Autism Awareness Month
This month is full of wonderful activities that raise awareness about Autism, as well as raise funds for valuable research. I know that in all our lives, Autism is at the forefront of our thinking, and over the years, awareness is spreading to the rest of the community as well. If there are any activities that you would like to share with the families in out class, please let me know, and I will forward them home.
An activity that I have done several times is the Autism Walk-a-thon at Oaks Park put on by the Autism Society of Oregon. It is a nice short walk for families and is suitable for all ages and abilities. I know some of our families have teams, so maybe we’ll see each other there! This year it is on Sunday, April 21st. For more information, visit:
Next week our class will embark on an adventure to the ZOO! Thanks to the support of our families, specialists, school and the Oregon Zoo, we will be able to have one-on-one support at a discounted rate for each of our students! Hooray! Thank you for all you continue to do for your students, and stay tuned for fun zoo pictures next week!
Jessi’s Speech Corner
Play and social communication
Greetings from the Speech Corner! With the beginning sparks of sun and spring breaking through the dreary days, I start thinking about play and being outside. I know that I am just itching to get outside into the yard or the park, or anywhere outside of my house, and I'll bet you are too!
Play skills and social communication are always a focus in our classroom, but carryover into other places is beneficial for generalization. In general, play situations are much less structured than when we are teaching new skills, so remember to try to focus on words or phrases that your child has already mastered, as this will help to reduce any anxiety or frustration that may occur (e.g. verbs, colors, opposites, etc., depending on the communication level of your child). As always, I suggest that you do lots of modeling at a level appropriate to your child, and follow his lead in picking toys with which to play.
As adults, it is sometimes challenging to remember how to play with toys as a child would. Don't be afraid to be silly or do something that is totally random. Model for your child that a shoe could be a telephone, or a block can be a car for a doll! Use your imagination and get creative! Then use short phrases/sentences to talk about what you are doing and help your child imitate your actions.
If you ever have questions or concerns, please feel free to call or email me at firstname.lastname@example.org.
Have a great April! J
Marcia’s OT Edge
Children starting school continue to use their hands to explore and learn about the environment and themselves. Many hand skills are needed to support future writing abilities that have been discussed in previous OT articles, and include hand strength, finger dexterity, bilateral hand skills, appropriate sensory information, visual perception, and eye hand coordination. Some general tips to support good pre-writing skills include:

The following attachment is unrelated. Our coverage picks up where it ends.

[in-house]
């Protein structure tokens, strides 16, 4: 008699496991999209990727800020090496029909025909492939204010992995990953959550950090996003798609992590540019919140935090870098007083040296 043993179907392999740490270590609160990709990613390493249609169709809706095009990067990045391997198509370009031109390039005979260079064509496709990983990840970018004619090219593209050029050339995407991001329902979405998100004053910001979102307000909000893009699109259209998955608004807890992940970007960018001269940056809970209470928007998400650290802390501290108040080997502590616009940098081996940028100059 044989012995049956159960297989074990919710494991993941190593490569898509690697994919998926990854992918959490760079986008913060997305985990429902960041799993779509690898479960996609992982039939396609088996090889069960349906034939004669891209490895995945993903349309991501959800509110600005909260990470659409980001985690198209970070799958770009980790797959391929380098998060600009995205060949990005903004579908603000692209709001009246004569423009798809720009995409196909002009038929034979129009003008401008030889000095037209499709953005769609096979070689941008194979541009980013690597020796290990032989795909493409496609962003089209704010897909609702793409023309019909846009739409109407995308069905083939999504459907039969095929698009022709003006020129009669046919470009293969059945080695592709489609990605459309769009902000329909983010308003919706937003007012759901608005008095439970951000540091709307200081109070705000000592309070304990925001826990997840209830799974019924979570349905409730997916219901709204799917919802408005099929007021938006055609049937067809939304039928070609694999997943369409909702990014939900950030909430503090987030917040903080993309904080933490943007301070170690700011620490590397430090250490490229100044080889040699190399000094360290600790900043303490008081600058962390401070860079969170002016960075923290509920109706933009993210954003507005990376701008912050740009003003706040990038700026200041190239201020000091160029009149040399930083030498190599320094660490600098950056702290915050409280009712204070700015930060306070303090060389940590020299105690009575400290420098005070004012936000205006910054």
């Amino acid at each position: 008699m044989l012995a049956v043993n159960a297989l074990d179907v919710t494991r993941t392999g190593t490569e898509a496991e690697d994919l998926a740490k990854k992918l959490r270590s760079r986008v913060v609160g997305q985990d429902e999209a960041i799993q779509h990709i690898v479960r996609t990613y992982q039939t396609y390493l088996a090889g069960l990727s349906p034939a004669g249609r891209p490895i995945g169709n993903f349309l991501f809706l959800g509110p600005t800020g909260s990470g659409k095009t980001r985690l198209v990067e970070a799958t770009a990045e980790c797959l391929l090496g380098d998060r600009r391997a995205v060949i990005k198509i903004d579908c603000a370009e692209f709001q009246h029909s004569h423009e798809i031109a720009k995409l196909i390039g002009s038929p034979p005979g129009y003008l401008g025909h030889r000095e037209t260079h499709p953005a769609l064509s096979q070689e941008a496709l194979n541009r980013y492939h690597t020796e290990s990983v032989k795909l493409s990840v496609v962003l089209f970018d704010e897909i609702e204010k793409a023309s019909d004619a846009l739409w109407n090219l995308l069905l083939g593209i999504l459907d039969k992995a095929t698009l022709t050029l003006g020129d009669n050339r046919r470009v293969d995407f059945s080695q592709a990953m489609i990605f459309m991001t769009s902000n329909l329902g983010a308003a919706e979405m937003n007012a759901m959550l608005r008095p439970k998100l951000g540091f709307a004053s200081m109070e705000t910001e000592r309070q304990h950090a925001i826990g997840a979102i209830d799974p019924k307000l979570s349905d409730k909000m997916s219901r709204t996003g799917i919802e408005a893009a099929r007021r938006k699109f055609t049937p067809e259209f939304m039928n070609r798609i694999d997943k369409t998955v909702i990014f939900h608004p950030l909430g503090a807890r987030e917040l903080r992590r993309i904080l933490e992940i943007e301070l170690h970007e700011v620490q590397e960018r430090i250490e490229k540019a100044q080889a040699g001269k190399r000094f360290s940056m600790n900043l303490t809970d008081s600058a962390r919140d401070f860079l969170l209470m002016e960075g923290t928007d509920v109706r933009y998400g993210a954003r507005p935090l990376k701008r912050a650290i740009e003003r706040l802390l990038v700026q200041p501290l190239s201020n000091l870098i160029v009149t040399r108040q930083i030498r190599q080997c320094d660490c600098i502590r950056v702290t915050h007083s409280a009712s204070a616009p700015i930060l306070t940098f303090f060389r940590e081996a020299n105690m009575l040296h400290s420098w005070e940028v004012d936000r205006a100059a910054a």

Tabletop Activities: make sure the chair and table are the correct height, with feet flat on the floor, with forearms resting on the table. Use a phone book or footrest to keep feet from dangling.
Play and draw on vertical surfaces: Use on easel, or tape paper up on the wall, use window markers on a sliding glass door, or soap crayons on the wall in the bathtub.
Develop Hand Skills: change how activities are done- play with legos with arms on the table so only using fingertips, place pennies in the piggybank, use spinning tops, finger puppets, use small tongs or tweezer to pick up cotton balls, pom poms, or beads.
Provide opportunities for sensory input: hide pennies in playdough, sand, or rice tubs, draw shapes or lines on sandpaper or carpet squares.
Pre-Writing activities (no pencil required!): make lines, shapes and letters by finger painting, painting with pudding or shaving cream, painting with water on the sidewalk, in the sand. Play shape and letter matching games, play with puzzles, magnetic letters, and playdough.
Above all, have fun and remember that for a child, play is his/her work!
Important Dates to Remember:
April 22 Field Trip to the Zoo
April 29 Furlough Day-No school
May 6-10 Staff Appreciation Week
May 23 Volunteer Appreciation Day
May 24 Assessment Day-No school
May 27 Memorial Day Holiday-No school
May 30 Cultural Celebration-Assembly
June 7 Field Day
June 13 Last day of school
Thank you for all you continue to do for your students. If you have any questions or concerns please do not hesitate to contact me!
Primary Classroom Teacher
Structured Routine Center
Sexton Mountain Elementary
(503) 672 3560